Tuesday 25 February 2014

Focus on UK Metal Detecting: Digging up "The A20 Medway-Finders-Trashed Anglo-Saxon Grave" (Version 2)

Since somebody from Medway History Finders seems intent on getting the original post taken down to prevent people reading this account and seeing the evidence for themselves (how's that for transparency?), I've decided to duplicate this post. It is the same as the one above, except I've modified the pictures still further. 

Informative video: Anglo Saxon Hoard (The Sweetman Hoard) Medway History Finders. This fifty minute video is overlong, and could have benefited from editing. There is a  lot of jiggy camera-work in the first part of the film, with a distorting lens, mostly used pointing to the ground. The idea seems to be to prevent us seeing the horizon and thus identifying the site. What we can see is that in the first part of the film, the detectorists are on their Sunday 'club dig' in a large (stubble) field from which there is no road visible. Here they apparently could not be seen from the road, if they'd stayed here, there would be no need for what happened later, there would be no need for the subsequent panic that they might have been spotted by a "nighthawk". They are apparently on a Roman site and hoiking out Roman artefacts, then up comes a James I gold Unite (Second coinage, 1604-19; fourth bust - somebody's calling it 'Charles') in bad condition, everybody gets excited. Note also the comments (5:02) by a "Christine" about a grave.
The YouTube video the detectorists don't want you to see,
originally posted by Medway History Finders

Then the cameraman struggles up a hill, the flanks of which seem riddled with unfilled holes of some kind to see the rumoured "hoard". Over to the right is a stand of Scots Pine, beyond which a motorway is visible. The members gather (slack-jawed it says) to watch Greg "uncover a Saxon hoard".

Screenshot from the
YouTube video the detectorists don't want you to see, originally posted by Medway History Finders.
It shows a hill, some trees and some grass with the shadow of the cameraman,
and a text which tells of how the tekkies stood to "watch with mouths open"
as one of their fellows hoiked some |Anglo-Saxon grave goods.

Of course there is a good reason to be happy that its a hoard (ie potentially a Treasure find - so there's a reward). As one bloke says to the finder "You'll get a new machine out of this", and another pipes, "new machine? He can get 'is own field!" This is why it was reported, the finders think it's a hoard (as the title of the film proclaims).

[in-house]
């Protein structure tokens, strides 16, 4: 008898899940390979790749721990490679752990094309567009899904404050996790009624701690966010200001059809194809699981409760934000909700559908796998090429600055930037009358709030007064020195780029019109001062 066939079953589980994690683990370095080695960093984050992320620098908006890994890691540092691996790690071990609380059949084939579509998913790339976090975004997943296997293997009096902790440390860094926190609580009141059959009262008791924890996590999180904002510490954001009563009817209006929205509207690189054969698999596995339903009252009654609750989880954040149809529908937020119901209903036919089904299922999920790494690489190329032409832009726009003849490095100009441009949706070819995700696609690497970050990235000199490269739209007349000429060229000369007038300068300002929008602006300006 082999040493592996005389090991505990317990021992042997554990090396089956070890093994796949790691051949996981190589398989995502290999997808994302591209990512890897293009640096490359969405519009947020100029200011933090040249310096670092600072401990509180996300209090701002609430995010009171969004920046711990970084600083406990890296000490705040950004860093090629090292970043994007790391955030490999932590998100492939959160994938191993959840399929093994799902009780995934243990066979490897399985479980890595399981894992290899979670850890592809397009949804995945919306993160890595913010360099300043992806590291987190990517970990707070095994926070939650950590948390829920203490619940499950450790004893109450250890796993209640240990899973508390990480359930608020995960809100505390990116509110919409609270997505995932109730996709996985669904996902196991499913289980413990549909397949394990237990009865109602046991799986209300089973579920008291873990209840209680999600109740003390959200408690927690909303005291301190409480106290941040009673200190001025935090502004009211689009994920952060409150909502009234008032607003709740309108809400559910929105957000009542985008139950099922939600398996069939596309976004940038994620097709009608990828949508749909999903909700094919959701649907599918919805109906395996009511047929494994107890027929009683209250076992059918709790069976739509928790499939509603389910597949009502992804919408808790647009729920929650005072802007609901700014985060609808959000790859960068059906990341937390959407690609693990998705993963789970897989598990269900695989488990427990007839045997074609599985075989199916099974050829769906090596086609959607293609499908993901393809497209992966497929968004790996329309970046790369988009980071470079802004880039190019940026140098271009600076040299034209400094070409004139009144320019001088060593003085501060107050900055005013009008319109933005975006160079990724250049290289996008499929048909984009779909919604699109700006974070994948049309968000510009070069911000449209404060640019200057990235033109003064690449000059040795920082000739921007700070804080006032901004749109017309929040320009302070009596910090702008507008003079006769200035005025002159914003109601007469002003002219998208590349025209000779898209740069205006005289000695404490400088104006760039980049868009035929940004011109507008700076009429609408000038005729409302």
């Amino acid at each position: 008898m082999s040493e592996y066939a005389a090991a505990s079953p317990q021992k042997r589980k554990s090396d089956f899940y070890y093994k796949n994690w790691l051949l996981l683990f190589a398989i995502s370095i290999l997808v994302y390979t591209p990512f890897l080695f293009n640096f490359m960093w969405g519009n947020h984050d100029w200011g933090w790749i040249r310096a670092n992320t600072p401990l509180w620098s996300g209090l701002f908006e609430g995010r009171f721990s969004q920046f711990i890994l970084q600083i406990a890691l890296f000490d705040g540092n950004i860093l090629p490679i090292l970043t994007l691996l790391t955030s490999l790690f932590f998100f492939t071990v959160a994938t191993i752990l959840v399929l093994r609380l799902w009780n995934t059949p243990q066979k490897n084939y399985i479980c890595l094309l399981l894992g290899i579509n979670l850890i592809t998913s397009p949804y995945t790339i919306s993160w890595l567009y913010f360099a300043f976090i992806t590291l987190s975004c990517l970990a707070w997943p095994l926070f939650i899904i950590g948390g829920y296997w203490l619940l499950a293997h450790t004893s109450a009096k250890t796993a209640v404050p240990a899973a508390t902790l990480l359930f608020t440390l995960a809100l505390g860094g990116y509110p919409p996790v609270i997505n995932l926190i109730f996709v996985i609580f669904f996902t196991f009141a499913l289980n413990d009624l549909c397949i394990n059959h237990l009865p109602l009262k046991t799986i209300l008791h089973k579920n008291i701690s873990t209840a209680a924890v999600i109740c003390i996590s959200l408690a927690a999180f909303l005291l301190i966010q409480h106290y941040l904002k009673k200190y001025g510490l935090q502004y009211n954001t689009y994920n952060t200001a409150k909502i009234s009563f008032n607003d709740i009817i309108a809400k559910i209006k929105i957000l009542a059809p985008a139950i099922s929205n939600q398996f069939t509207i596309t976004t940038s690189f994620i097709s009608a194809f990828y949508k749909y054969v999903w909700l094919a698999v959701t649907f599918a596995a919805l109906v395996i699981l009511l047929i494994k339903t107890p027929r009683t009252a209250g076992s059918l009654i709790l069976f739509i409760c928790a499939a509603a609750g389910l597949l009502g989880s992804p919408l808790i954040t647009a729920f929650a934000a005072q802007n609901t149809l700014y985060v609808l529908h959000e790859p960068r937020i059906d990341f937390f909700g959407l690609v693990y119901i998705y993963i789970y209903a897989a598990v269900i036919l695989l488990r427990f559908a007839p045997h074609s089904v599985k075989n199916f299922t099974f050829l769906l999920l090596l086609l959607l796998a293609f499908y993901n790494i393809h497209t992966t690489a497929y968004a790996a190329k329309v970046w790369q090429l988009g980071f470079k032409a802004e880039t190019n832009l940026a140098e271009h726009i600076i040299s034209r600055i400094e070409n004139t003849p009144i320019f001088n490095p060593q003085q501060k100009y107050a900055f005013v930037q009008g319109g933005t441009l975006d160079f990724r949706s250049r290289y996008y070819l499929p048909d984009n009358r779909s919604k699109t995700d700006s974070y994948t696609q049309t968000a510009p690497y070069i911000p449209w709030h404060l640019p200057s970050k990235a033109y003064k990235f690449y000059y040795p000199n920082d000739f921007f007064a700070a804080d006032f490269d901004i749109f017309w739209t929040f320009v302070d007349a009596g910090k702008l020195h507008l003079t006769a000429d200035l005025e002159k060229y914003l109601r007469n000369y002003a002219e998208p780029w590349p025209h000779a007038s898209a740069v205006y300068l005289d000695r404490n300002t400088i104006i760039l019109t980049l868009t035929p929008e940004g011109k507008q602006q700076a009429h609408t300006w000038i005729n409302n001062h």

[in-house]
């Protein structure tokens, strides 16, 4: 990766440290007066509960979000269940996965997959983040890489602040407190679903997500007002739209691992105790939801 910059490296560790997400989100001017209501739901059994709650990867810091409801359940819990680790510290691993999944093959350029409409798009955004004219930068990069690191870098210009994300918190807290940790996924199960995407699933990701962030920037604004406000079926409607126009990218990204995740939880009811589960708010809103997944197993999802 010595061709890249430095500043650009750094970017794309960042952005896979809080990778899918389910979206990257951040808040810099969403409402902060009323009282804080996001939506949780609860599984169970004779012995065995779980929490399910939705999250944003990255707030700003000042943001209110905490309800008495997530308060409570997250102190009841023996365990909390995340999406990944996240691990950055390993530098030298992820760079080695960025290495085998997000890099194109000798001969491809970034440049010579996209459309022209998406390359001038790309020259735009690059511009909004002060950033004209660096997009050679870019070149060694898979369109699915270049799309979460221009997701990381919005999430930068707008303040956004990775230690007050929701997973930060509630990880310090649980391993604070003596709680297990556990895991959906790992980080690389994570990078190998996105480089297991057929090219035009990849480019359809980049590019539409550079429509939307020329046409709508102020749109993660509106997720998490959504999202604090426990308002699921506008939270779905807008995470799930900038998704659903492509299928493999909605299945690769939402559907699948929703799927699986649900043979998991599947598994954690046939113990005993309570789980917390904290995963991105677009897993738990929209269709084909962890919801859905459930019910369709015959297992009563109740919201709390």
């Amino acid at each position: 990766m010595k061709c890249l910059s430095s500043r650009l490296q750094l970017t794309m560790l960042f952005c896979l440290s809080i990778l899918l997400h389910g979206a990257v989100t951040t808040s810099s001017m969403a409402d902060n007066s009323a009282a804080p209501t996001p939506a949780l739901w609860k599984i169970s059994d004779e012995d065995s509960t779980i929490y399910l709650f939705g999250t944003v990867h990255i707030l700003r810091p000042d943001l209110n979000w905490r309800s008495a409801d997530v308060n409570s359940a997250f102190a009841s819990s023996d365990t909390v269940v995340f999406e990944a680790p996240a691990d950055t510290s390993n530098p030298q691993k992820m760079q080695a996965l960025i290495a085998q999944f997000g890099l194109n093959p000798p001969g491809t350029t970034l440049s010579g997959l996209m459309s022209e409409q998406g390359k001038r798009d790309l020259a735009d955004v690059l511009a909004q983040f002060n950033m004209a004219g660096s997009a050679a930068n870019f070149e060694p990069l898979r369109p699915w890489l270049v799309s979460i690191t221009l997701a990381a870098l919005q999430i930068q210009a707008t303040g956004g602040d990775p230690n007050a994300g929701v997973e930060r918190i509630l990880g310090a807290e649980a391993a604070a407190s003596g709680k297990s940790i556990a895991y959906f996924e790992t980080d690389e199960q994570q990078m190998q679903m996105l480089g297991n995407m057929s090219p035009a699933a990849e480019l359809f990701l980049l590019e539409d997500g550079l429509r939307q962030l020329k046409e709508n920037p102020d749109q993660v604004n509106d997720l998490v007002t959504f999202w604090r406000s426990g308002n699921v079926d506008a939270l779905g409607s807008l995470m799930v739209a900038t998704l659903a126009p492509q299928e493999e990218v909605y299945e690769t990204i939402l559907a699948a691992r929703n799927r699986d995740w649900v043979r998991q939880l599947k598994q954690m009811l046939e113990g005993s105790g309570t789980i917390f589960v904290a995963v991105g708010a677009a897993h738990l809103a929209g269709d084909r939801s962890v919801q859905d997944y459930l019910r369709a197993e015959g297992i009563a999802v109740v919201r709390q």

There's a big hole at this stage and Greg is beaming away, stomping around in its bottom. He later says the finds (the two square headed brooches, one pin, the rim of the annular brooch) were "broken by the plough". They look pretty fresh breaks to me. Then there are shots of this "hoard"- clearly a dismembered grave group.

The theme of the fifty-minute video now shifts  at 10 minutes in to the excavation, filmed by a metal detectorist (especially keen to turn on the camera whenever a metal detector is employed). There are Kent County Council archaeologists and Jennifer Jackson the FLO on site and a lady with blue painted fingernails and a cutesy hat. The photography shows the horizon, but the features visible in the background don't look like those along any bit of the A20 near Maidstone I can see on Google Earth (and I spent quite a bit of time scanning the entire route looking for them). I think we are being misled about where this find is. There is unfortunately an extremely irritating running commentary by a loud Estuary-English numpty who obviously has little idea what he's looking at. There is a lot of attention paid in the film to scrabbling around in the detectorists' spoil and trample, with a lot of metal detecting waving featured. Then the detectorists' hoiking hole is laboriously emptied, it turns out to be pretty extensive (23:25), sort of about half-a-grave-size:

Screenshot from the
YouTube video the detectorists don't want you to see, originally posted by Medway History Finders.
It shows two archaeologists trying to make sense of the unholy mess
made in the artefact hunters' frenzied grabfest,
an emptied deep-hoik hole the size of a tabletop
dug down onto and into the underlying natural,
several people standing around.  The size
of the hole and volume of material removed is of especial note.

A glass mosaic bead (the FLO says it's Anglo-Saxon) was found right in the middle of the backfill of the hole. Where are the rest that would have been strung between the two lugs on the back of the pair of disc-headed pins?